Thursday, 15 April 2021

Peter Solomons — September 29, 1943-March 9, 2021

Peter Solomons — September 29, 1943-March 9, 2021

A MAN who played a major role in organising and expanding Woodcote’s annual steam rally has died, aged 77.

Peter Solomons and his wife Pat were inspired to move to the village from London after visiting the 1976 rally and they both volunteered to help run it once they had settled the following year.

Mr Solomons later joined the rally committee, taking on more and more duties until he was appointed chairman in 1989.

Attendance grew significantly while he was in charge and in 2015 he was elected chairman of the Woodcote Charitable Association, the company and registered charity which administers the rally and shares the proceeds among good causes in the community.

In recent years he led a project to modernise the association’s constitution, focusing on safety and financial stability to ensure its survival in the long term.

Geoff Capes, one of the association’s directors, said: “Pete’s involvement in the rally was driven by his desire to contribute to his community and his love of all things mechanical, particularly if they were old. The rally prospered under his leadership. Bigger crowds meant bigger profit, all of which was donated towards good causes in the village.

“Pete was an ambassador for the rally, working with many organisation in the village to deliver projects ranging from the children’s playground to the community centre.

“As its leader, he was much admired for his ability to keep calm, find a solution and carry on, always with a smile. It was important to have fun.

“His hard work and dedication were respected by all who knew him. Others have continued his work as director, allowing Pete to focus on the things he enjoyed most.”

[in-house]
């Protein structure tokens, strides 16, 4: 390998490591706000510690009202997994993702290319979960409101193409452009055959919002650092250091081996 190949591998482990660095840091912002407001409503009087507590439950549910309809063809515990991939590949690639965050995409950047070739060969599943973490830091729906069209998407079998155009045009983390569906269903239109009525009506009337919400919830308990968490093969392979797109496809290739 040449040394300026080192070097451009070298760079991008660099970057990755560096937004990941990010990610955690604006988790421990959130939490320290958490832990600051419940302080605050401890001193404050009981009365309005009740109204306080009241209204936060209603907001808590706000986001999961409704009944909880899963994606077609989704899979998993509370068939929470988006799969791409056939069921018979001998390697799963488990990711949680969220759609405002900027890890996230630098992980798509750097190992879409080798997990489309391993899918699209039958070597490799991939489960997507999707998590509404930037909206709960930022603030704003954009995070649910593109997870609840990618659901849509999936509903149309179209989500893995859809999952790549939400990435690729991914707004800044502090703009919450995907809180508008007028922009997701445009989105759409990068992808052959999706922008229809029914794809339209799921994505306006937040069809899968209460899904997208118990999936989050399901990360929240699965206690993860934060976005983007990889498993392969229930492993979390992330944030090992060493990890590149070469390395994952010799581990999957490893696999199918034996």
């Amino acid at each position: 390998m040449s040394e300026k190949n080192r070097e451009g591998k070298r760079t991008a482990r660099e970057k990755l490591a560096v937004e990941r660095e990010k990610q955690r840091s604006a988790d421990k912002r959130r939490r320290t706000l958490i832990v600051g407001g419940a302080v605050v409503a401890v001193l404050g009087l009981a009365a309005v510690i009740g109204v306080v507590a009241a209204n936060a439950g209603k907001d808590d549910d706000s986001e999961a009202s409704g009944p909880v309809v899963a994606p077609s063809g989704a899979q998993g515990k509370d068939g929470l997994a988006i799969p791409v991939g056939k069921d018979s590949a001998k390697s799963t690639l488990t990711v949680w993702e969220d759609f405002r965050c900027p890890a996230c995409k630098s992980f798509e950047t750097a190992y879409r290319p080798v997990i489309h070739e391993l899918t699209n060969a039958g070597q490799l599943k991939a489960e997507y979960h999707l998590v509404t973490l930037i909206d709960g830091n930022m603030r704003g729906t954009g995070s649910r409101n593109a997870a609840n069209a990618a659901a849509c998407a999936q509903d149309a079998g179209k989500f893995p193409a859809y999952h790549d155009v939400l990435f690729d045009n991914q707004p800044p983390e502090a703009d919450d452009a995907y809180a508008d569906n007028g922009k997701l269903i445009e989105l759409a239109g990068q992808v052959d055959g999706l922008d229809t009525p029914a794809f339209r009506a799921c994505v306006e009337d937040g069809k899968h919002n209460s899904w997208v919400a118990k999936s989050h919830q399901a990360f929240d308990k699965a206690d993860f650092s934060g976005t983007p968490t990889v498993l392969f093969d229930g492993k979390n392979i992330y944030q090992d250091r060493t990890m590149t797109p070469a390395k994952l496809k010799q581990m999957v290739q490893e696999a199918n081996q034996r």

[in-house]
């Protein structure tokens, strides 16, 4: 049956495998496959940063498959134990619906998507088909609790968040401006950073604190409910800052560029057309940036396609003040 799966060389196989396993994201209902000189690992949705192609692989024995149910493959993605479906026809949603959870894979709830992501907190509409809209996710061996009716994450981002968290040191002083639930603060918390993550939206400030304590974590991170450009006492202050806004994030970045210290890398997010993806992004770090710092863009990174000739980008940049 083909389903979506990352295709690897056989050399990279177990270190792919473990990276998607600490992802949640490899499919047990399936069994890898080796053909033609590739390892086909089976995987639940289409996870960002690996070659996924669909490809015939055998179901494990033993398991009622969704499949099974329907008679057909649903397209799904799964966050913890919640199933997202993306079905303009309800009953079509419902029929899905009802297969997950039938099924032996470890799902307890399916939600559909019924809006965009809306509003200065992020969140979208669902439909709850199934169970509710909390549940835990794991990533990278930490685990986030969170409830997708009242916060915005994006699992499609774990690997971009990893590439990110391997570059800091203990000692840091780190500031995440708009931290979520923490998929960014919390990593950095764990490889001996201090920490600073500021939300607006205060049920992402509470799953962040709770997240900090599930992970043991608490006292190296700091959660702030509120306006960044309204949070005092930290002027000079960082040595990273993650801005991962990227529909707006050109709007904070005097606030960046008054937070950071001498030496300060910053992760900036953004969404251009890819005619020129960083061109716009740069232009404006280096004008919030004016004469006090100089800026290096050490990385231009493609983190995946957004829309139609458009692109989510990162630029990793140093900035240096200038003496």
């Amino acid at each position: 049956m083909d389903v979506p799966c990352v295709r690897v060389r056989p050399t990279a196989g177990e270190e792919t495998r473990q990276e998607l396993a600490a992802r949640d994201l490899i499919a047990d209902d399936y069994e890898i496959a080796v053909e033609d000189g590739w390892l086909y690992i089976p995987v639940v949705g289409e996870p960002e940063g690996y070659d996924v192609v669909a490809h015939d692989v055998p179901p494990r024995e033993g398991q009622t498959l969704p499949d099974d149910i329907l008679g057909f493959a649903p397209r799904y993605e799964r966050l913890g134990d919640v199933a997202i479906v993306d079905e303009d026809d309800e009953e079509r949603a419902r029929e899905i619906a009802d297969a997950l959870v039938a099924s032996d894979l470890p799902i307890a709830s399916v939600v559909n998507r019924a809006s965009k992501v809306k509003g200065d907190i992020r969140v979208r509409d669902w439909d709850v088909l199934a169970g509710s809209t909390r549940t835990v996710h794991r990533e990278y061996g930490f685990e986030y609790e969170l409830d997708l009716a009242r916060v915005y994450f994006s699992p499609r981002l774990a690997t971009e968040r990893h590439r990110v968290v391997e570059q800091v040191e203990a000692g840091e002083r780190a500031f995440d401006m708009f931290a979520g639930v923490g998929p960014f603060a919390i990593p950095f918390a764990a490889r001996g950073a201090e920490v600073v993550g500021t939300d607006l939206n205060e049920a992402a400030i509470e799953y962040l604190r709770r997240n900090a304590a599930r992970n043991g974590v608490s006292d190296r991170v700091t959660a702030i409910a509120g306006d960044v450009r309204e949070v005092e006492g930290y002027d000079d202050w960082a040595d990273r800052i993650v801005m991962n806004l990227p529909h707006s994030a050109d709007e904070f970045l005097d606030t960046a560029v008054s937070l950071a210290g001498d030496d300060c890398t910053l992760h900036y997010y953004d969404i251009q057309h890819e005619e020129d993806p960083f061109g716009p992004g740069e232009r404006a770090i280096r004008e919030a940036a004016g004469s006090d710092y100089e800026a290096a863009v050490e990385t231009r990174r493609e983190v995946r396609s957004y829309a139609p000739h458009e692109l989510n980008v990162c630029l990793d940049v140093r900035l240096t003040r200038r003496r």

“For the last few years, he was a fixture in the commentary box, organising the programme of events in the main ring and keeping the commentary team in order. He enjoyed the best view on the field of the countless old cars, motorbikes, tractors, lorries and steam engines that passed in front of him. He still found time to visit the beer tent — socialising was important to Pete.

“Those who knew him will remember him for his friendship, sense of humour and passion to live a good life well. He was kind, considerate and always smiling and nothing was too much for him.”

Mr Solomons was the eldest child of Gladys and Arthur Solomons, an officer in the Royal Engineers, who was later appointed a surveyor to Ealing Council.

He and his younger brother Clive grew up in Neasden and he had many interests, including motorsports, which he shared with his father, and activities with the Sea Scouts and the Youth Hostels Association.

Mr Solomons studied photography at a technical college and got his first job in the trade when he was 17.

He met his wife Pat (née Dear) at a church youth club around this time and they married six years later.

By then he was working in the film and media department of packaging and manufacturing firm Metal Box in London and would travel the world making promotional shorts for its products.

The Solomons moved to a bungalow in Beech Lane, Woodcote, when the firm relocated to Reading and they remained there until his death. Mr Solomons chose not to move again when Metal Box moved to Worcester in the Eighties. Instead he joined a marketing firm, then moved to another which was pioneering the use of computers in publishing.

He became director in 1994 and helped it to develop software which managed the roster of anaesthetists in busy hospitals. He continued to help the company after retiring.

Outside work, he and his wife were keen ornithologists and members of the RSPB who would often visit the reserves at Slimbridge in Gloucestershire and Welney in Norfolk.

They were members of the Vintage Sports Car Club and spent many days at Goodwood, Silverstone and Prescott.

Mr Solomons also loved rugby and was a London Irish season ticket holder for many years.

Although not a sportsman himself, he was always proud of a hole-in-one he scored during a Christmas social golf competition at the Oratory School’s golf course in Woodcote.

Mr Solomons passed away on March 9 following a short illness.

He is survived by his wife and brother. His funeral was held at Reading Crematorium on Friday. Donations to Cancer Research UK may be made in his memory through funeral directors Tomalin & Son, of Henley.

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